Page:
The Ontario Human Rights Tribunal already revealed that it considers Ontario police officers guilty of racism unless proven innocent. Constable Shaw was castigated by the Tribunal for 1) being white, 2) being physically well-built, 3) doing his job, and 4) possessing unconscious, unapproved thoughts.
A second case has now been decided by the OHRT with much the same verdict. The decision is here. Sharon Abbott, who is black, was delivering newspapers in an affluent Toronto neighbourhood, and, according to the Star (accompanied by a completely unbiased photo of Abbott crying):
She was followed by a Toronto police sergeant who acted aggressively toward her, pinned her to a police car, handcuffed her and held her for 45 minutes before issuing seven tickets and releasing her.
Well, let’s examine the facts of the case from the OHRT’s own decision. Note that these are the facts from the officer’s testimony, which I would consider less motivated to lie than a civilian looking for a fat wad of cash and some humiliation for a cop who dared to question her:
1) The time was 3:30 AM, at which residential crime is at its peak.
2) Abbott was parked in a no-parking zone with her 4-ways on.
3) The mandatory licence-plate light on Abbott’s car was not working.
4) Abbott got into her car, did not put on her seatbelt, and proceeded to turn left with no signal. She was not wearing her glasses as mandated on her licence.
5) Ruffino pulled up alongside Abbott’s car and rolled down the window to talk with her. Abbott took off, nearly hitting the patrol car.
6) Abbott proceeded for a distance, then pulled onto the sidewalk while holding the driver’s side door open.
7) After Abbott delivered a few more papers and returned to her car, Ruffino rolled down his window and asked Abbott to approach the patrol car so he could speak with her. She refused.
8) Ruffino got out of the car and approached Abbott, and asked for her drivers’ licence and registration three times. Failing to get a response, he asked her name three times and still received no answer. Abbott was busy dialing numbers into her cell phone.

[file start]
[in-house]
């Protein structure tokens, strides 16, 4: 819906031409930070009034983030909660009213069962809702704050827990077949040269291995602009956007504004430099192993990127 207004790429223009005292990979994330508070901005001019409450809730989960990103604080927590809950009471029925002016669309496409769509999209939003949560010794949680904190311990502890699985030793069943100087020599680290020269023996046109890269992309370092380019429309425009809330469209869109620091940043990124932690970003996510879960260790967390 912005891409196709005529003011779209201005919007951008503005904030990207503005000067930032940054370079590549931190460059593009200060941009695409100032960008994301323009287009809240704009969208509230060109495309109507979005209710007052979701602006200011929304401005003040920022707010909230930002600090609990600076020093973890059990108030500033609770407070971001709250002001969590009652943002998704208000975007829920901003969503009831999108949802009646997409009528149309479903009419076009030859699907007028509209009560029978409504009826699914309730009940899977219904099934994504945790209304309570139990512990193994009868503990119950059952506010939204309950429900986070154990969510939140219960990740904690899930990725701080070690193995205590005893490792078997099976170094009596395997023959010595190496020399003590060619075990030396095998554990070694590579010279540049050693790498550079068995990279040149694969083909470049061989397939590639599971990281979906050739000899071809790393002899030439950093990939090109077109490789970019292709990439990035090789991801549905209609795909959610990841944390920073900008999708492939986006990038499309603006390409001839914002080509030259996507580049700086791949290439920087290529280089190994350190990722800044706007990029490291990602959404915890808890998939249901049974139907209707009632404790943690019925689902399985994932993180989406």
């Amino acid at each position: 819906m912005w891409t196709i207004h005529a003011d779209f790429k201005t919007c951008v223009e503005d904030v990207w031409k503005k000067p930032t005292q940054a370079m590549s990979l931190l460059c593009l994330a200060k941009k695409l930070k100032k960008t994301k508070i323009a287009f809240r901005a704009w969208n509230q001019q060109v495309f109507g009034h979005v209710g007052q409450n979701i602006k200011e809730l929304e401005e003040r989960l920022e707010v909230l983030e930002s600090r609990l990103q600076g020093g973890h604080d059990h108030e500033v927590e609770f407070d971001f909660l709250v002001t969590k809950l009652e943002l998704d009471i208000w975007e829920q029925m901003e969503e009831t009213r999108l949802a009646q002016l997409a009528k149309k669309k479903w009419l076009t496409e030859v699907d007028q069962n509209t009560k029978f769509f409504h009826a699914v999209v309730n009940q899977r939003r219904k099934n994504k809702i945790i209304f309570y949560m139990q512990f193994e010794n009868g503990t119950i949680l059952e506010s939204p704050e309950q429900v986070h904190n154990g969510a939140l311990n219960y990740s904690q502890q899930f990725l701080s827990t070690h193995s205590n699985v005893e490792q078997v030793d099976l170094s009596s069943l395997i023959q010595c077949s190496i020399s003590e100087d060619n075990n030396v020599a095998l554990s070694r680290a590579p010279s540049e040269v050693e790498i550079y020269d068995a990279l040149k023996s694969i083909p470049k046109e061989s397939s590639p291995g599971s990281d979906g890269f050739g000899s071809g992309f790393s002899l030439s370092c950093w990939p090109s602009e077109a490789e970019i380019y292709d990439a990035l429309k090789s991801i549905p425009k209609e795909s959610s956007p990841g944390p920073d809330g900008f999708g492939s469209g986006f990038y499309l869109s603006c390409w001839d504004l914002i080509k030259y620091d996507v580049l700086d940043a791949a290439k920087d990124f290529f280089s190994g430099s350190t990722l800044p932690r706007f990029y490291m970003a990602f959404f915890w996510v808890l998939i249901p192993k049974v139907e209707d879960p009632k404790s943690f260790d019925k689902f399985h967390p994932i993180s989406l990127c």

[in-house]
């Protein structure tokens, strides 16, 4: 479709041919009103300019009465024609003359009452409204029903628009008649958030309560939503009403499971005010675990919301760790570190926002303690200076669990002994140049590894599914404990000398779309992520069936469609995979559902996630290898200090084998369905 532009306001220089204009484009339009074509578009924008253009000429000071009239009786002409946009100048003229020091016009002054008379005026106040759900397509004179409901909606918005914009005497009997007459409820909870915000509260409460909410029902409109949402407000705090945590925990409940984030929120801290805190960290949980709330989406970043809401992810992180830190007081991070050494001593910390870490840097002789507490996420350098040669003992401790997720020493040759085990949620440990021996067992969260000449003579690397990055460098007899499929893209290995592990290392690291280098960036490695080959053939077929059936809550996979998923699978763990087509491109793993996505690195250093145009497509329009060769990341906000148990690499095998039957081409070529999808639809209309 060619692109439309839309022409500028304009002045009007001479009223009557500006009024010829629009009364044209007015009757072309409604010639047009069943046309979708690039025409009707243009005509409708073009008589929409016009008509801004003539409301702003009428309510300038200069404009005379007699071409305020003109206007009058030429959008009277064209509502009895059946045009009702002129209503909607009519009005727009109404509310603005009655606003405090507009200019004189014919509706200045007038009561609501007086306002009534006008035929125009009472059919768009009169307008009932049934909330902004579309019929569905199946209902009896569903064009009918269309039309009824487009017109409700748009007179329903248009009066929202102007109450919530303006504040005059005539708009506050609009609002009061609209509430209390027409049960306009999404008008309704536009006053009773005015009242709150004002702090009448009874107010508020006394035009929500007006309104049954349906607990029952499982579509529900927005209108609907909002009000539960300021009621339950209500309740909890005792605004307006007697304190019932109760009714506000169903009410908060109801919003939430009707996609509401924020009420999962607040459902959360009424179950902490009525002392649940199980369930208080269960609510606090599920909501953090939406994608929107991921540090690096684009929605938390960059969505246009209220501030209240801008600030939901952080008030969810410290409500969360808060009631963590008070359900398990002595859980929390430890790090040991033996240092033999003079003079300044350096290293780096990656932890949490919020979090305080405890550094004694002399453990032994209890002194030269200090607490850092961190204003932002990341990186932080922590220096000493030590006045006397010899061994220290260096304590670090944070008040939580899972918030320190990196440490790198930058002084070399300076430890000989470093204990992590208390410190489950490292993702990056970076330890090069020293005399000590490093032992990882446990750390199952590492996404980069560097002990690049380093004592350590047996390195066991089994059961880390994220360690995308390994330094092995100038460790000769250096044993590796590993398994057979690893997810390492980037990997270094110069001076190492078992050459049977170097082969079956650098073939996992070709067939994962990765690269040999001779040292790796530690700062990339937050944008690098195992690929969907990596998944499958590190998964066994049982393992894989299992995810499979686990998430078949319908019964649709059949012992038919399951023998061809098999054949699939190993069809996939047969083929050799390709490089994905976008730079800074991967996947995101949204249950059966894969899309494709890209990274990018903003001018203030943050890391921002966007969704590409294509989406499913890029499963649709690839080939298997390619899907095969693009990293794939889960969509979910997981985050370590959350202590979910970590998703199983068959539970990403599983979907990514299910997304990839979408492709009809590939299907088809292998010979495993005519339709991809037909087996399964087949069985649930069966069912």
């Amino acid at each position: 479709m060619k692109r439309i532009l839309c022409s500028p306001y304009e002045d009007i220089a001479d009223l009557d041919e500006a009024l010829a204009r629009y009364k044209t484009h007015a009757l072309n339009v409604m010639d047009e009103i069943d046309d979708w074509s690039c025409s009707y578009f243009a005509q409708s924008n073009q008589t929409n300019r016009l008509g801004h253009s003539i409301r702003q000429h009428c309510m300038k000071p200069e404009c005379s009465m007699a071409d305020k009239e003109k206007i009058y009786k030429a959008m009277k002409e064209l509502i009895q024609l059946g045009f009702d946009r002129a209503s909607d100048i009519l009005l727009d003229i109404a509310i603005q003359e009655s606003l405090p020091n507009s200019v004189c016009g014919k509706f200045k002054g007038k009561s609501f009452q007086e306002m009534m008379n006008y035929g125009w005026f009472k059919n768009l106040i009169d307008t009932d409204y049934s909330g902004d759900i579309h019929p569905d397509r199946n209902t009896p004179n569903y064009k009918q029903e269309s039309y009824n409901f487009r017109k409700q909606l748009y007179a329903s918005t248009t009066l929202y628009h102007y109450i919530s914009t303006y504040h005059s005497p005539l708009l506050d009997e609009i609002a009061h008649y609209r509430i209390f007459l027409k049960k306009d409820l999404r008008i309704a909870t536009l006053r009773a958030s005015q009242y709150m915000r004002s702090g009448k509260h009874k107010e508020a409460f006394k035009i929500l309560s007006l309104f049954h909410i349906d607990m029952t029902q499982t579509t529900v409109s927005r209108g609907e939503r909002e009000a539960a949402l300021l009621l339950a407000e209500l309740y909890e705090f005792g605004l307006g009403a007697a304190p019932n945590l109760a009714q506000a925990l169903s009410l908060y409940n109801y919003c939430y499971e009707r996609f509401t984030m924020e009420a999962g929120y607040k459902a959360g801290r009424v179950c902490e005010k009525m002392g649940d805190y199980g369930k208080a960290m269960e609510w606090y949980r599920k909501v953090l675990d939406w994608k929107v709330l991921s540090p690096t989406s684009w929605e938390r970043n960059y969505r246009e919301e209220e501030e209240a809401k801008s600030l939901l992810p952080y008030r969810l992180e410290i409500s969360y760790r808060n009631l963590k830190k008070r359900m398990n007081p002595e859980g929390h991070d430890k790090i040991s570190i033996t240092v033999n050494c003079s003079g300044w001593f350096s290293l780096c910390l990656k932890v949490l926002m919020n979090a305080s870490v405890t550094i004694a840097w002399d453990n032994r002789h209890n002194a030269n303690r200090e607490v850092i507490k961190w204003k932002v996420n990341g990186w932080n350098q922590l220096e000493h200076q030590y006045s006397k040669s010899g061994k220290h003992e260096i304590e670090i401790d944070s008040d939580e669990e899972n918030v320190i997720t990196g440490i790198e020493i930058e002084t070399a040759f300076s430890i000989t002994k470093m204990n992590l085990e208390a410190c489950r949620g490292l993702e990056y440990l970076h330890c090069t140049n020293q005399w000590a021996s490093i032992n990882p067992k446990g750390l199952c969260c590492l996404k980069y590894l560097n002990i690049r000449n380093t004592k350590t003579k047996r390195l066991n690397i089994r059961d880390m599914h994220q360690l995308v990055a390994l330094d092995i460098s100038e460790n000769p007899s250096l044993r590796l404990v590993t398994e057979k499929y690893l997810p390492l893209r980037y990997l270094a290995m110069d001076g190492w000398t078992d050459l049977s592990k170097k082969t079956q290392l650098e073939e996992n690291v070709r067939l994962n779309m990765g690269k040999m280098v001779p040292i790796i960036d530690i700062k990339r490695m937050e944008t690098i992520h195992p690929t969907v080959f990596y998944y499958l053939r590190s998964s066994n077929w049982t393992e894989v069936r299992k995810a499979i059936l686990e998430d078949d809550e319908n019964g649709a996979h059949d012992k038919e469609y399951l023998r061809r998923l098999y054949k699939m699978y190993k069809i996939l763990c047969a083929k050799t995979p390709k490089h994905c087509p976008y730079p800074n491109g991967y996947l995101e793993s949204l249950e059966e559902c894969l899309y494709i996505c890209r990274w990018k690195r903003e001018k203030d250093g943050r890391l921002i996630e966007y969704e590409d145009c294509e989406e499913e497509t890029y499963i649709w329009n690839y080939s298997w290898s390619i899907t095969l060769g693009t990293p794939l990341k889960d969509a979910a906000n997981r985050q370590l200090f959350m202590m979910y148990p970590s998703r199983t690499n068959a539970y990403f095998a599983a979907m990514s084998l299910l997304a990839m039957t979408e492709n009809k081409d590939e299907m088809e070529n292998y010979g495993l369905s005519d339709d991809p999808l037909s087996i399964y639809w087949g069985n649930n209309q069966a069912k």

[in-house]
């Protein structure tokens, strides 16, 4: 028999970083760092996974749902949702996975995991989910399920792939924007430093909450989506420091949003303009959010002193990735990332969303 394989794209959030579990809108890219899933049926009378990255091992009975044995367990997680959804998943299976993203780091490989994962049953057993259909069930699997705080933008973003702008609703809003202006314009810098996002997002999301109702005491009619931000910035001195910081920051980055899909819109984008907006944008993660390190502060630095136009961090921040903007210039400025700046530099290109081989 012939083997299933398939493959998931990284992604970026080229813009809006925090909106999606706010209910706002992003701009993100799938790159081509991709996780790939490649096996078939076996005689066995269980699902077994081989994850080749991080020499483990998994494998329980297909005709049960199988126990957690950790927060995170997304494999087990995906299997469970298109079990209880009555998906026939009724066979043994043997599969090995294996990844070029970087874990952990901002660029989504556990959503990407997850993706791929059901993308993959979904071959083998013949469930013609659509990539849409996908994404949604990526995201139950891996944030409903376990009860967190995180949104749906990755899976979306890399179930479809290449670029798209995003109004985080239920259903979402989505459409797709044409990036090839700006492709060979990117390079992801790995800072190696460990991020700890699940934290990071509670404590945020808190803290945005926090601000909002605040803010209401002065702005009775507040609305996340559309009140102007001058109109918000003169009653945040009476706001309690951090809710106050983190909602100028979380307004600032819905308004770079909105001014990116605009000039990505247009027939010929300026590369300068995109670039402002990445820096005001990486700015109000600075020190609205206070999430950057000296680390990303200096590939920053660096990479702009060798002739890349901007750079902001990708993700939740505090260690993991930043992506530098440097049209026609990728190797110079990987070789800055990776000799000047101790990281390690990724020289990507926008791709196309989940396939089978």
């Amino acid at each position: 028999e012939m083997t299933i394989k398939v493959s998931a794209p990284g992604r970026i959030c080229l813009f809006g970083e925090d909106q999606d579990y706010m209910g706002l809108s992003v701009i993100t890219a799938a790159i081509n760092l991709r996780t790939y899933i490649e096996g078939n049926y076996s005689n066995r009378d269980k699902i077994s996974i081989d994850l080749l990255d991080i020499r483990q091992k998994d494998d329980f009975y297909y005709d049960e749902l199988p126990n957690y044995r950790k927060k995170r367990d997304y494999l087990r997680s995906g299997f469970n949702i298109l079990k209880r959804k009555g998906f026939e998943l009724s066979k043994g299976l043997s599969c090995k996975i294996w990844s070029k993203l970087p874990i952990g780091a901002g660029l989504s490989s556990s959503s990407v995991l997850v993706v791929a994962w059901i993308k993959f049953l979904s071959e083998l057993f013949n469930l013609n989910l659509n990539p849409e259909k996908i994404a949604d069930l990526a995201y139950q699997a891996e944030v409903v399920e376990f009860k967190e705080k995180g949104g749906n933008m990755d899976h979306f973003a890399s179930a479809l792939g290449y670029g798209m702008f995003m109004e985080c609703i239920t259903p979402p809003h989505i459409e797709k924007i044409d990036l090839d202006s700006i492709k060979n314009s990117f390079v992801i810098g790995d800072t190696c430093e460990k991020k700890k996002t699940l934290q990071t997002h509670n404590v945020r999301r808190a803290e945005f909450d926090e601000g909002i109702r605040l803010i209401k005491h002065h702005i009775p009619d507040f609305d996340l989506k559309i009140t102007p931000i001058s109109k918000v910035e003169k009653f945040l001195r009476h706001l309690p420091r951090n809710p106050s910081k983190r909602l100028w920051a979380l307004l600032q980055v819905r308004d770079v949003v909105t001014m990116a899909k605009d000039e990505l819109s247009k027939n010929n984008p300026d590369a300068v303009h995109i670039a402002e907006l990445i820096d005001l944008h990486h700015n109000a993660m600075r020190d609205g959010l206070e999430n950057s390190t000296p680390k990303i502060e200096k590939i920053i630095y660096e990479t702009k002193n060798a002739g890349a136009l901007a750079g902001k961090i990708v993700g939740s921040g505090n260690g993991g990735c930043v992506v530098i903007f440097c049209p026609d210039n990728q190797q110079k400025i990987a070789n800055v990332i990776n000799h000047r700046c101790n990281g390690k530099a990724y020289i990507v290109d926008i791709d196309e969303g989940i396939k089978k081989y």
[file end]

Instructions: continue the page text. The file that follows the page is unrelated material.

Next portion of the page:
9) Ruffino cautioned Abbott that he could arrest her if she failed to identify herself. Still no response from Abbott.
10) Ruffino proceeded to arrest Abbott, who resisted. A struggle ensued.
11) After Ruffino had subdued and handcuffed Abbott, he neglected to advise her of her right to counsel, for which he was later reprimanded.
12) Abbott complained of a medical condition. Ruffino offered to call an ambulance, which Abbott declined.
13) Ruffino offered to remove the handcuffs while he wrote several tickets. Abbott responded by saying she hadn’t done anything wrong. Ruffino did not remove the handcuffs and did not ask again.
14) After the incident, Abbott lodged a complaint. The police investigated, and only found that Ruffino had erred in not advising her of her right to counsel.
So why is this before a Human Rights Tribunal? Abbott alleges that the treatment was because of her “race, colour, ancestry, place of origin, ethnic origin, and sex.” Quite the grab bag of victim groups, all of which I’m sure Ruffino catalogued as he devised his malicious plan to rough up a completely innocent person for kicks.
As also used in the Shaw decision, the OHRT quoted from Radek vs Henderson Development in laying down the scope of racial discrimination that, when combined by the burden of proof (balance of probabilities), is virtually unlimited: